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Charles Guignon's On Being Authentic is a solid and
readable overview of the modern concept of personal authenticity. Guignon is a specialist on Heidegger and
teaches philosophy at the University of South Florida. Unlike much philosophical writing, On Being Authentic is directed to a
general readership and does not require any specialized knowledge. I enjoyed this book a great deal and
recommend it to anyone with an interest in the subject.
Personal authenticity is one of the
few ideals that are nearly universally praised in mainstream American
culture. Its high popular regard is
rivaled only by equally slippery terms like "happiness,"
"education," and "success." Not too surprisingly, our idea of personal authenticity is
relatively modern. Guignon argues that
most people did not start seeing themselves as "selves" separate from
their social station until the end of medieval times. The Protestant Reformation demanded that believers examine their
conscience to know if they were right with God. Simply fulfilling one's social and religious duties was not
enough to achieve salvation; one's religious experience had to be sincere, and
one could only know this through introspection. Massive social mobility and the development of capitalism created
new social roles and destroyed old ones.
Personal ambition and agendas defined by what one wanted for oneself were possible on a larger
scale than ever before. Amidst all this
freedom, it became a new challenge to decide who one really was.
Guignon is at his best in tracing
the historical development of the modern self, using examples from Faust and a variety of writers from the
Romantic era. He does a fine job of
illustrating the strange mixture of confusion, disillusion, and exhilaration
that affected many intellectuals in a world where there seemed to be only the
vaguest limits on what kind of "self" a person could construct. Some writers were optimistic: Rousseau idealized a "natural
man," free from civilization and morally superior to it. Nietzsche celebrated the coming of a morally
autonomous "superman." Freud,
in contrast, saw little but brutality in unrestrained human nature. Romantic writers like Rilke described a deep
sense of aimlessness and alienation and a corresponding need to look deeply
within oneself to find what was good and worthwhile in the world. Without overreaching or doing violence to
the complexity of his subject matter, Guignon makes a strong case that these
distinctively modern concerns led to the popular ideal of authenticity.
In the concluding chapters of his
work, Guignon attempts to formulate a philosophically sound definition for
"personal authenticity." I
thought this portion of his book was less effective; although I admire Guignon
for taking a positive stance toward his subject and not simply deconstructing
the idea of authenticity and dismissing the reader with an ironic smirk. Guignon argues that there is a role for a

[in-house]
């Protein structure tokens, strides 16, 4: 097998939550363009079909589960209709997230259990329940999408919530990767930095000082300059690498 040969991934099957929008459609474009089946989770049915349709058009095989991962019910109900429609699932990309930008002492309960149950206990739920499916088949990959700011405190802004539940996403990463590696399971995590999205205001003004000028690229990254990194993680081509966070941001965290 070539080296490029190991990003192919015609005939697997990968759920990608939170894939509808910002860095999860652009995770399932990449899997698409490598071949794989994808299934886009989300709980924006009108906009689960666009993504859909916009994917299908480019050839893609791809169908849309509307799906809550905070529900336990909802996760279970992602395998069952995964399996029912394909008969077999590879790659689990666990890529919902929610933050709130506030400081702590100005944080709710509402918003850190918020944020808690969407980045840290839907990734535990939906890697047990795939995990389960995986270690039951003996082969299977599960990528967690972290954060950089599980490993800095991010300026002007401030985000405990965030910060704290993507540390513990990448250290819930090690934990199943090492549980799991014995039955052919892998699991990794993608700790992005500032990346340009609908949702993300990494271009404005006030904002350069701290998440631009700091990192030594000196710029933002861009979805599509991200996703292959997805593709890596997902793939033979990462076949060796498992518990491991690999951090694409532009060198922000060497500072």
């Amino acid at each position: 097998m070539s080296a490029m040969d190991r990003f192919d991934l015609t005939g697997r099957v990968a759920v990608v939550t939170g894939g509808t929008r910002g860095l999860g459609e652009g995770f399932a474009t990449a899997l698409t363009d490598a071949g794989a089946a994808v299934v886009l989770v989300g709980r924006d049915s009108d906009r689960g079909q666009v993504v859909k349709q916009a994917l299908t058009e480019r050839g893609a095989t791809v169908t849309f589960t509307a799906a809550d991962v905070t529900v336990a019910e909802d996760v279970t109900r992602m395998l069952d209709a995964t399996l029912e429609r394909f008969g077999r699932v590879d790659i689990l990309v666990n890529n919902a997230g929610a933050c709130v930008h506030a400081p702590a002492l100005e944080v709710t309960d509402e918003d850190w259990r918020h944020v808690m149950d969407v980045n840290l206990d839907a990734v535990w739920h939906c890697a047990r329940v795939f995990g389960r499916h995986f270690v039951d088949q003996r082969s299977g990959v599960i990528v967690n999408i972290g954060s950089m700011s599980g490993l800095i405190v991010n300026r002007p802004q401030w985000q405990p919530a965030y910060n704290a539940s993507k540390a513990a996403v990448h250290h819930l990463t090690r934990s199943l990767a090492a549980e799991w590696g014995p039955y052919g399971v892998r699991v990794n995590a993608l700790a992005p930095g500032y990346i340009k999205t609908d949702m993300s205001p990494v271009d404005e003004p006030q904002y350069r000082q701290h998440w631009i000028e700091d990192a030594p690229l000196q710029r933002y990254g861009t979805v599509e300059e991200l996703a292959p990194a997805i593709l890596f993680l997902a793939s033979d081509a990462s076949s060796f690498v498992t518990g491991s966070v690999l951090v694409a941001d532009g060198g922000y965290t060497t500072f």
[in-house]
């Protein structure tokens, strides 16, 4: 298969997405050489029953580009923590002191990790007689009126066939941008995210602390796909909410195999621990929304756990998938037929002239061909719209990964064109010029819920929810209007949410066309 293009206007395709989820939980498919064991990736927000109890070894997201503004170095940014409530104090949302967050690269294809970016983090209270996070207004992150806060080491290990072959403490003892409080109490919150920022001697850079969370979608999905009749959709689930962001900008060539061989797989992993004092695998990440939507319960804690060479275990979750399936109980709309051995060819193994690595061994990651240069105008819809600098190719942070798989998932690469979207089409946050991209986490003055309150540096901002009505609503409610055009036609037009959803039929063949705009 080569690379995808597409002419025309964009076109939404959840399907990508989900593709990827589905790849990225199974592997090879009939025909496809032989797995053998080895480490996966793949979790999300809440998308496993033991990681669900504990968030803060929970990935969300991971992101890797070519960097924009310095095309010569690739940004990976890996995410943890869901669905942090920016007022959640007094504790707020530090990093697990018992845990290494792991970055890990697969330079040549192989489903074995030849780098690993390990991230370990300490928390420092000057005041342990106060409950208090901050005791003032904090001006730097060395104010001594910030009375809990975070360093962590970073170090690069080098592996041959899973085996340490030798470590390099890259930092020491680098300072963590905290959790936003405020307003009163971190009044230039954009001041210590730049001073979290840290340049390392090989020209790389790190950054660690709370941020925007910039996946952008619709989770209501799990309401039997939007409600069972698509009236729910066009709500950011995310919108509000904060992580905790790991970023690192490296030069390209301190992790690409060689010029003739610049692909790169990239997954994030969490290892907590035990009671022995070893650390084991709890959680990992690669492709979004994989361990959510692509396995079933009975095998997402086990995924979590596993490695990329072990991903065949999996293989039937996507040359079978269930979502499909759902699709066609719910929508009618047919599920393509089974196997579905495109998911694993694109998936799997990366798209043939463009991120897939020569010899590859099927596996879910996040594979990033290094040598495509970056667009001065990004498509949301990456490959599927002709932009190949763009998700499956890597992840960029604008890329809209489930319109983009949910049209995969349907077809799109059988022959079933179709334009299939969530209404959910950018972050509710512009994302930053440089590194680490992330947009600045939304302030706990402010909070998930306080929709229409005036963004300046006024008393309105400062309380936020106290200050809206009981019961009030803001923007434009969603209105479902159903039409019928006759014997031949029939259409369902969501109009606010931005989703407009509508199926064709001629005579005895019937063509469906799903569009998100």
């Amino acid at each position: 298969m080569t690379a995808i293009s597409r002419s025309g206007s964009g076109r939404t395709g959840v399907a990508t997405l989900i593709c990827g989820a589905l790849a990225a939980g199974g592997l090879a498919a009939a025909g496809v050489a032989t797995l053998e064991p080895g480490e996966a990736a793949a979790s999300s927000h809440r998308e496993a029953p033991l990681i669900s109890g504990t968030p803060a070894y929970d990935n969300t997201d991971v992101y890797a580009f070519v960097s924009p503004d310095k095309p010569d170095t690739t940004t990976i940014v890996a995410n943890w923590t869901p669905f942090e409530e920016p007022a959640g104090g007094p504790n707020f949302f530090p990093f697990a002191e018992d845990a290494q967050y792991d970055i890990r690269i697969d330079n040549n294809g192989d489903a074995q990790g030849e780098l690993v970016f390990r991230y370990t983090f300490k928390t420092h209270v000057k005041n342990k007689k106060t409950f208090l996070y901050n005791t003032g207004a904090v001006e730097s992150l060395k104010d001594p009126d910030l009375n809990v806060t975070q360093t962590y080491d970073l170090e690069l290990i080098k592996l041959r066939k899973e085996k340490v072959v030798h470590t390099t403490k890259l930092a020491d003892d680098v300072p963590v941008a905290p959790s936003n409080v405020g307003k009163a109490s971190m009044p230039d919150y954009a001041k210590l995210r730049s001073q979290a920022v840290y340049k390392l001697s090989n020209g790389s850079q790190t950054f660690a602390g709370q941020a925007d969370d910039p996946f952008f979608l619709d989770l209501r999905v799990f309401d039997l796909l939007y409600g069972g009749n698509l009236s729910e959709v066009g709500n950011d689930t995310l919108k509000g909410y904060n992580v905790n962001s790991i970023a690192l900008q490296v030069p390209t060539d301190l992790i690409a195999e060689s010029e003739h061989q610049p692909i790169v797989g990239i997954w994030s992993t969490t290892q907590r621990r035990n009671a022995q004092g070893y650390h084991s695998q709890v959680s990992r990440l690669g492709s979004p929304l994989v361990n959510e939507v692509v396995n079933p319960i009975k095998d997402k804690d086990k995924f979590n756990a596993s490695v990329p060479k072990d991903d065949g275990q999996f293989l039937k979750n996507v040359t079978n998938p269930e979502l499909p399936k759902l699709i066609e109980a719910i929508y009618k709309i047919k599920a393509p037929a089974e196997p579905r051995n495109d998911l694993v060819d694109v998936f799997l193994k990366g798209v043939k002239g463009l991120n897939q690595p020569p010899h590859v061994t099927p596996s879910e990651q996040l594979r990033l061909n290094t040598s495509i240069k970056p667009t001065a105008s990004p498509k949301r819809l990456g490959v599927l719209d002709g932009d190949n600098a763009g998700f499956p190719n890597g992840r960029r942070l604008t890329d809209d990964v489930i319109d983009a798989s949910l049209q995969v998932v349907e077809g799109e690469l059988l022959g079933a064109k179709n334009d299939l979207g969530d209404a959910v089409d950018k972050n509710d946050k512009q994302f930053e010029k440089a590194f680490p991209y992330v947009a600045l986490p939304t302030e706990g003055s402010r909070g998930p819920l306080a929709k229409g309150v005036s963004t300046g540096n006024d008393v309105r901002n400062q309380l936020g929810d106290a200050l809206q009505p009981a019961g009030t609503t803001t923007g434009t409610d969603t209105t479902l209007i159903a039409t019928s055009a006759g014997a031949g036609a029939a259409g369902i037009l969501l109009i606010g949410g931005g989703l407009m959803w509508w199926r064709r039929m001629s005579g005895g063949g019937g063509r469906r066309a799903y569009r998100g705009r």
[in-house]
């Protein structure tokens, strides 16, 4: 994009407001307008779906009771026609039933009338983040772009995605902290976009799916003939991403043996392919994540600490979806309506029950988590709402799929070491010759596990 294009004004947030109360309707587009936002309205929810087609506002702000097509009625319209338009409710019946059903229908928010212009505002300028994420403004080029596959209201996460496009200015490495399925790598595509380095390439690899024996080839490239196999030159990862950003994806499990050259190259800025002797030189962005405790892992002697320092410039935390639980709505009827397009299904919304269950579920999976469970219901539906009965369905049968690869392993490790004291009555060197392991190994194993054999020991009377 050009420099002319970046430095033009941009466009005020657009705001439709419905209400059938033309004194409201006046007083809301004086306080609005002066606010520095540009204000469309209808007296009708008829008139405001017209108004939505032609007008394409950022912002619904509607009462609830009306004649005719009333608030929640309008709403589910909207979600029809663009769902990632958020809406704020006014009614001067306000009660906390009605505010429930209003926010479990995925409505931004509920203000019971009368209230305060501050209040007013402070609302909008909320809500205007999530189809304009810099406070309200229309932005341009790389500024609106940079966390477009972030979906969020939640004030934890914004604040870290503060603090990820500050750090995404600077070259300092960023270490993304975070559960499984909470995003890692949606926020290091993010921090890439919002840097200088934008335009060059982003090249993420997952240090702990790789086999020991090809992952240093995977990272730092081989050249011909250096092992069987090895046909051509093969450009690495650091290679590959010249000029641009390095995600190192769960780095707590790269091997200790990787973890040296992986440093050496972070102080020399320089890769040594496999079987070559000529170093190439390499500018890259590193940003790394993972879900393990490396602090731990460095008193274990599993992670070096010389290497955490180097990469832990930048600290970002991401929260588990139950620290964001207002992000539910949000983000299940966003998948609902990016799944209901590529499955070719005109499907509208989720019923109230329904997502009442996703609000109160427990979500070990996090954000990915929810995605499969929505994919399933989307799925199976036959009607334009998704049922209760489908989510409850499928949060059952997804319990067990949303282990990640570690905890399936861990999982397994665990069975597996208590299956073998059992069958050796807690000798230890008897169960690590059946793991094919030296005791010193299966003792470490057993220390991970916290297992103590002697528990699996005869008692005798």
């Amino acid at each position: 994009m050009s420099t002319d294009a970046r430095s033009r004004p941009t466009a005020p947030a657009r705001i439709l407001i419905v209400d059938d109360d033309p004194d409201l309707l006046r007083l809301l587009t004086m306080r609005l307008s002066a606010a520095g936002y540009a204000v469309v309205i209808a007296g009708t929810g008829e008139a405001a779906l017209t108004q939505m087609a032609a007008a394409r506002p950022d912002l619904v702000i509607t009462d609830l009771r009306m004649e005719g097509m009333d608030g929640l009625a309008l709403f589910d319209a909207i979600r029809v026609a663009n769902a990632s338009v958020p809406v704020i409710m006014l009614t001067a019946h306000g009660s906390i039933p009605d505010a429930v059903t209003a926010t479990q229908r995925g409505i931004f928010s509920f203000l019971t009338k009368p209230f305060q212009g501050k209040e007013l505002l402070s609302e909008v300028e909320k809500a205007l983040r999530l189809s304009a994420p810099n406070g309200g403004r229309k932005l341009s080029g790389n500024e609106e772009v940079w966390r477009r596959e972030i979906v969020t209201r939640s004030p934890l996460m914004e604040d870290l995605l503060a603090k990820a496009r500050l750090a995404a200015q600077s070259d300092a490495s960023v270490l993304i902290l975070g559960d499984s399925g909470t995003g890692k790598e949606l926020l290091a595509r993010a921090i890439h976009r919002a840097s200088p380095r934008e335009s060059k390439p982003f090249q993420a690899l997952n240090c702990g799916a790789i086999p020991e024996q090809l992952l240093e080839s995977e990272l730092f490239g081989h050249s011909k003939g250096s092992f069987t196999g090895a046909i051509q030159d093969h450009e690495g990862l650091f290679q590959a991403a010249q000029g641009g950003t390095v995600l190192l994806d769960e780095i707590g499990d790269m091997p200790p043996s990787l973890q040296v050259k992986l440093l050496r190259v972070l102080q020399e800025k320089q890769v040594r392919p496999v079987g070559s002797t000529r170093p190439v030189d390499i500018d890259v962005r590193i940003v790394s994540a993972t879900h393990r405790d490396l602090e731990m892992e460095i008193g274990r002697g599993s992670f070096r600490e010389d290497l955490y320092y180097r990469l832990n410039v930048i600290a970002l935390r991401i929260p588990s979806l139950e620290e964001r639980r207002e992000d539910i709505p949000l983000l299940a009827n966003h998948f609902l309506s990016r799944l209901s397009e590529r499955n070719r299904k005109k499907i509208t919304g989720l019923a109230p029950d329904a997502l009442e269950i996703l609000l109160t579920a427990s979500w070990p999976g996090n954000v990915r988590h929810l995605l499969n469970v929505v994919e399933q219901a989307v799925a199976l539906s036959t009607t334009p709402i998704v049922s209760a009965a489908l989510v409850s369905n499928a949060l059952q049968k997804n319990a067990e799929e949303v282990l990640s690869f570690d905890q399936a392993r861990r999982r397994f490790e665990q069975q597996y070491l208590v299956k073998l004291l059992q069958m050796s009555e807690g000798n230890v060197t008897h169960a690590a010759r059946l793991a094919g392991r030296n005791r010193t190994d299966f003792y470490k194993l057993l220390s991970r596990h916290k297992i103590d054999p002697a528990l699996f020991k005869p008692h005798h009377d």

modern, self-directed ideal of authenticity.
Unfortunately, his shift from history and analysis to advocacy is
Referencing modern philosophers
like Charles Taylor, Bernard Williams, and Cheshire Calhoun, Guignon argues
that "authenticity" should be understood as a social virtue rather
than a purely personal one. He
champions Platonic and Christian virtues of moral introspection informed by the
options and limitations of modern society and one's need to maintain a stable
sense of self. Ideally, the quest for
authenticity would lead to "the ability to be a reflective individual who
discerns what is genuinely worth pursuing within the social context in which he
or she is situated" (155). Guignon
makes a credible argument that this type of authenticity is an essential social
virtue for modern democracies; people who cannot make consistent and personally
meaningful judgments of what makes a good life have no hope of preserving a
My main criticism of Guignon's
conclusion is that it does not seem to address what people today really mean
when they speak of "being authentic." Guignon argues that personal authenticity should be understood as
a social virtue essential for citizenship in a modern democracy. Even if one accepts that Guignon's
conception of personal authenticity is a democratic virtue, it is not clear to
me that his definition corresponds to the popular ideal of authenticity. Civic virtues and the duties of citizenship
do not seem to be major concerns for those who advocate personal authenticity.
own analysis of personal authenticity leads me to think of "authenticity"
as a floating signifier, similar to "happiness" or
"freedom." These three words
have favorable associations for most people, but defining them would require
limiting their meaning, and the point of using a word like "freedom"
outside of any context is to suggest good associations while avoiding any of
the limits that give the word a clear definition. People searching for "authenticity" seem to desire a
feeling of religious virtue and personal peace in a world without the personal
and social limits that make virtue and peace achievable goals. Guignon is more optimistic, and believes
that there is such a thing as "being authentic," and that
authenticity is a socially and personally worthwhile goal. Whether or not the reader agrees with him,
his book remains a thoughtful introduction to the topic.
© 2005 David A. Flory
David Flory is a writer and
musician with a long-term interest in clinical psychology. He has a B.S. in
math from the University of Texas, and he lives in Texas.
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